van. His inspirations were Italo Calvino’s Invisible Cities and

an idea from urban planner Nicolò Bassetti, who walked the

length of the GRA. An epigraph describing the GRA as “enclosing

the capital like Saturn’s rings,” quoted from Fellini’s

Roma (1972), opens the film.


Sacro Gra begins in sound, the roar of the traffic narrowing

into the bleating siren of an Italian ambulance. Though

Rome does not appear in the film, Rosi links the GRA and

the city in a soundscape, constantly marking the symbiosis of

road and town. Rosi builds his story on somewhat Felliniesque

personalities, unusual characters for whom the ring

road is life and livelihood. Aristocrat Filippo Pellegrini, who

lives in a glammed-up palazzo funded by bed-and-breakfast,

ad shoots, and event rentals, devotes much of his life to ceremonies

to do with his ornamental nobility (Italy’s monarchy

and all that went with it was officially abolished in 1946). At

the other end of the spectrum is Cesare Bergamini, one of

the few eel fishermen who trawl the Tiber, beneath the

GRA overpasses. Each in his own way remains connected to

the more traditional rooted form of Italian life that has

largely disappeared.


Rosi explores the more modern state of limbo, including a

short sequence with two older prostitutes, snacking while

they wait for trade at their usual rest stop, and later, two

young women doing their first evening of bar dancing. They

could be anywhere, outside any big city. In another sequence,

Rosi stations himself on a balcony opposite a large apartment

house. As planes cruise low en route to Rome’s Fiumicino

airport, Rosi, with permission, eavesdrops on nearby flats.

Among the most engaging of these portraits is Paolo Regis,

highly educated and well spoken, chatting almost nonstop to

his computer-absorbed adult daughter. Tall and slim, with a

long, gray beard, he brings a Chekhovian melancholy to the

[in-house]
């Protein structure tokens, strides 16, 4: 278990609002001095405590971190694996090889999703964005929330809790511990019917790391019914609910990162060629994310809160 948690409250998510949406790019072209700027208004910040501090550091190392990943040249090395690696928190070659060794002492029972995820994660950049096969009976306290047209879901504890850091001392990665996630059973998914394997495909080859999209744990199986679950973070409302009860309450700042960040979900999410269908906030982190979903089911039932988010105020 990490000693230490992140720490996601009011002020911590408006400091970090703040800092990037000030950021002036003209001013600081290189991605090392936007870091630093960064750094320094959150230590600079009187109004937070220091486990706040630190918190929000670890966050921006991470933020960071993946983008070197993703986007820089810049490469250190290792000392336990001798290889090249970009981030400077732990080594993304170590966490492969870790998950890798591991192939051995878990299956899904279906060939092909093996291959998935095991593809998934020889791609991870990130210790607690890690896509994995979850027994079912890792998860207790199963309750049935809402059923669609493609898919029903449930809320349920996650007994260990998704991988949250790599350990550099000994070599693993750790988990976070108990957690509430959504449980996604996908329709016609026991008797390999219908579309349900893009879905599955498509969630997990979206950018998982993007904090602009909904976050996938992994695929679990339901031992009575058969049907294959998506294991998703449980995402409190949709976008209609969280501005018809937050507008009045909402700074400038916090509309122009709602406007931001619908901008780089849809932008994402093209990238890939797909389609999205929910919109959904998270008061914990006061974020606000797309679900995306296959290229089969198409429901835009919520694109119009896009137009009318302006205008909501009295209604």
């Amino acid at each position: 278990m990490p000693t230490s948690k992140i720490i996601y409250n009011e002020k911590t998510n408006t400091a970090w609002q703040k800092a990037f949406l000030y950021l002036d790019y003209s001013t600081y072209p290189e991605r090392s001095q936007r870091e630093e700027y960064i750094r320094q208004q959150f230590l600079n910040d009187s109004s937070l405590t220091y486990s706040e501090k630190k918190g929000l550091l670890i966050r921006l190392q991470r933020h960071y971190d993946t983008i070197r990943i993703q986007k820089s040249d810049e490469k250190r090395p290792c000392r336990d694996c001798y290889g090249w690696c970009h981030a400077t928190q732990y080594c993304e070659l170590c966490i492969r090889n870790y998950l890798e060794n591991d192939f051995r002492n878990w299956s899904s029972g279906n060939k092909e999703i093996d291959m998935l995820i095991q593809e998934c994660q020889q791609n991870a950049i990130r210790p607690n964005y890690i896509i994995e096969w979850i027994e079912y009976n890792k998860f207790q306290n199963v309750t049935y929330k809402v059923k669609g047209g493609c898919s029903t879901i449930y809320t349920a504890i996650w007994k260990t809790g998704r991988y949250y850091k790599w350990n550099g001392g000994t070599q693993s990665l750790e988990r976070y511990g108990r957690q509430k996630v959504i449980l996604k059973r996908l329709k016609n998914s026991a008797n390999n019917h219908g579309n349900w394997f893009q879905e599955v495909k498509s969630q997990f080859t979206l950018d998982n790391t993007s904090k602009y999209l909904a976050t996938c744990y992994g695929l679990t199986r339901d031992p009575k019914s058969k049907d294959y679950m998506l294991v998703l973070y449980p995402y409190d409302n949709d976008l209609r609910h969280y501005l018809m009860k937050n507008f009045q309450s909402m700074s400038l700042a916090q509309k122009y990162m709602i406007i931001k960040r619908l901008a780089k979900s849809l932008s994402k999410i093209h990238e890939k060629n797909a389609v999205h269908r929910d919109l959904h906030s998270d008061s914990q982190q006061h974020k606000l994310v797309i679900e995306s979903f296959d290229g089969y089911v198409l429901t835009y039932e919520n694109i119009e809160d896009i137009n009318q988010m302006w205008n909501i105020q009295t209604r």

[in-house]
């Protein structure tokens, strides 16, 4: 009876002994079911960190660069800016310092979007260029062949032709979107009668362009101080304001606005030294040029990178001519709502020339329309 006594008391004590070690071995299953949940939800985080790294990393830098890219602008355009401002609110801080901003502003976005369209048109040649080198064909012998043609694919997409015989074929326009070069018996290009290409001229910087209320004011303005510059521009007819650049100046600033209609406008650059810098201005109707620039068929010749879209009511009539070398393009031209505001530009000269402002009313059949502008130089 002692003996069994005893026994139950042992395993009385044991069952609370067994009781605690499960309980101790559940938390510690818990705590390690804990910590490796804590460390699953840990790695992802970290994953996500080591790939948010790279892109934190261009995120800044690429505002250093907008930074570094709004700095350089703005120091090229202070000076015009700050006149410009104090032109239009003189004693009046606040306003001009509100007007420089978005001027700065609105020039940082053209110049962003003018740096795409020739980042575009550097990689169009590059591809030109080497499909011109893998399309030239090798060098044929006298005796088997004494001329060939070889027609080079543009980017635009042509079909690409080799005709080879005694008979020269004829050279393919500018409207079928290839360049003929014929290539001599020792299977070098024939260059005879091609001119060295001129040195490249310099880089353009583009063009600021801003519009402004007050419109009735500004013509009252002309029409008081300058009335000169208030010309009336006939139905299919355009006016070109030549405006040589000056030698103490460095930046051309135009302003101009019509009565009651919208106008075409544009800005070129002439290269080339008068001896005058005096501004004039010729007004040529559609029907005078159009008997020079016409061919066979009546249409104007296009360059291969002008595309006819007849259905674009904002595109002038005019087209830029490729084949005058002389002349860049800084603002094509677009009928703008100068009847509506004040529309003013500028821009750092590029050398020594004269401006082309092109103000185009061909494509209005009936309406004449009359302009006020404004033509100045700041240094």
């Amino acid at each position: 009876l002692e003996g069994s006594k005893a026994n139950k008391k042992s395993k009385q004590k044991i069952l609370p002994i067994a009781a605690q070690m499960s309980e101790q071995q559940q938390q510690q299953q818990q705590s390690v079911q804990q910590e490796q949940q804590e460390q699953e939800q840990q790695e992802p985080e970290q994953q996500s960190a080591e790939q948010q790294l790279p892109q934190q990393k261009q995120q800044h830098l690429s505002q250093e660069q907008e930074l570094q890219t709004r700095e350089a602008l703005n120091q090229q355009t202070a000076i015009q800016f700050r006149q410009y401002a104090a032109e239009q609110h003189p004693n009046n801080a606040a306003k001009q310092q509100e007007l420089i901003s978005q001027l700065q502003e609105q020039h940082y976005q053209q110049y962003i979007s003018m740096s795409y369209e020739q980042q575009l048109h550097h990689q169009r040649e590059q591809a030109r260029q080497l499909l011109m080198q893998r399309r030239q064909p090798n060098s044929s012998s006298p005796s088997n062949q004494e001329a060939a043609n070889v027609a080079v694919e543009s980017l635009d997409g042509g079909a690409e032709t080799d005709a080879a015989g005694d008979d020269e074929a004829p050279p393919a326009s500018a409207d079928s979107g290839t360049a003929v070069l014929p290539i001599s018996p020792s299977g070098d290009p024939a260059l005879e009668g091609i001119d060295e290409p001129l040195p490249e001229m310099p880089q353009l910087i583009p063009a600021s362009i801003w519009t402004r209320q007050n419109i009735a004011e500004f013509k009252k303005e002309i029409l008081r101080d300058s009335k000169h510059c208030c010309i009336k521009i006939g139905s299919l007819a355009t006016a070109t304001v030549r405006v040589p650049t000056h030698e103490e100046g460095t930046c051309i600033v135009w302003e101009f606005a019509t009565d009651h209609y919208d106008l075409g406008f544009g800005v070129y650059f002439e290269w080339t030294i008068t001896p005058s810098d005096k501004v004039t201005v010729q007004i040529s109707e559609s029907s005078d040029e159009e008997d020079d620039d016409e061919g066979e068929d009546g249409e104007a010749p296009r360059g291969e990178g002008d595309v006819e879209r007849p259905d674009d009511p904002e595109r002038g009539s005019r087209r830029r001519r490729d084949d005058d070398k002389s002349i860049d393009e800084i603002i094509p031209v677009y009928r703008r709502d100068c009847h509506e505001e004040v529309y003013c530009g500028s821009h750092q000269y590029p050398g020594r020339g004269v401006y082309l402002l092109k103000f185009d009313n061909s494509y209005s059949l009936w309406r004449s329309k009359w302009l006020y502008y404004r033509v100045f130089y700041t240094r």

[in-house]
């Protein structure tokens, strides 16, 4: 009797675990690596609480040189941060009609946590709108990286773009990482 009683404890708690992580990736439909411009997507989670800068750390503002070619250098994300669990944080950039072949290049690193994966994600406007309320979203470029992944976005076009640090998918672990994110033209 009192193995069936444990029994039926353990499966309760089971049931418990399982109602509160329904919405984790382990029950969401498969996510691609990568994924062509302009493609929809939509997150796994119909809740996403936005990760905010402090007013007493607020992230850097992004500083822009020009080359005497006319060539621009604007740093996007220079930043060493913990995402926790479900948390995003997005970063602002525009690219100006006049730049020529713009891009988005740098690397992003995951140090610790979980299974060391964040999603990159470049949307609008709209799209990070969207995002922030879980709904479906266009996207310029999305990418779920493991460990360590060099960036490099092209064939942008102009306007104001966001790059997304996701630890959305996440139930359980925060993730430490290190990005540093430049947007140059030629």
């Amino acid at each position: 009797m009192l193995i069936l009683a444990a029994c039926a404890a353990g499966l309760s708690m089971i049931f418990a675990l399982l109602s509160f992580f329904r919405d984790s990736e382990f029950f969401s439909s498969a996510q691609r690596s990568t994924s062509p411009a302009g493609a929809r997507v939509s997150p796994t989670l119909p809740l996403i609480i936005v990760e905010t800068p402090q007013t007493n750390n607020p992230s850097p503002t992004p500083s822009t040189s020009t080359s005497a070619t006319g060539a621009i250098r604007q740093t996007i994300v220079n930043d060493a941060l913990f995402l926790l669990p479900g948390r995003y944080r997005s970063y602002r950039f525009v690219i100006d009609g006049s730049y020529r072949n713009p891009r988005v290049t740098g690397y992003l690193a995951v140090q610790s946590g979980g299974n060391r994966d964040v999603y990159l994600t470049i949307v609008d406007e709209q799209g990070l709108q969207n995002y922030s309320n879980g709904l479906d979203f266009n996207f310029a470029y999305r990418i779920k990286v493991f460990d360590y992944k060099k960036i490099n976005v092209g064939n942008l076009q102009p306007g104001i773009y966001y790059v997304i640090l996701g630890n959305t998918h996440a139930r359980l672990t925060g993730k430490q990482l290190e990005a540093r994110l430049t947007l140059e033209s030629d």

film, not least when, tending a few windowsill plants, he alerts

his daughter to the sliver of St. Peter’s dome just visible from

their window, the only person in the film to speak of seeing

the city.


Rosi repeatedly returns to Roberto Giuliani, a night-shift

EMS worker. Middle-aged and living alone, Giuliani lovingly

Skypes with his elderly mother and a girlfriend, supplementing

his daily face-to-face contacts that are restricted to colleagues

and accident victims. Of all the subjects, who

probably do not know each other, Giuliani is the one whose

path the others may cross. By cyclically returning to him, Rosi

reminds the viewer that the GRA is a loop, feeding into Rome

but not leading there, its function tributary rather than direct.

The most philosophical character is Francesco De Santis, a

botanist and palm specialist. Carefully drilling into the palm

trees in the GRA verges, he catalogues colonies of rhynchophorus

ferrugineus or red weevils. He notes that insects are

organized and definitely “chat among themselves,” and that

the “shrieking larvae” will survive humans. Unassuming in

dress and demeanor, the sixtyish De Santis seems refreshingly

anachronistic as he deliberately makes the rounds of the palm

tree grove. His modest, crowded lab seems like a throwback

to a less frenetic time. And yet, like Roberto Giuliani, destruction

propels De Santis’s work.


Sacro Gra underscores the centerlessness of the ring road,

encircling yet distanced from Rome (and without any visual

similarity to the picture-postcard views of that city), the incessant

hum and traffic like a larger-scale view of the circularity

in Tir.  Both films, and even the more static Street in

Palermo, have a similar feeling of frenzied mobility, the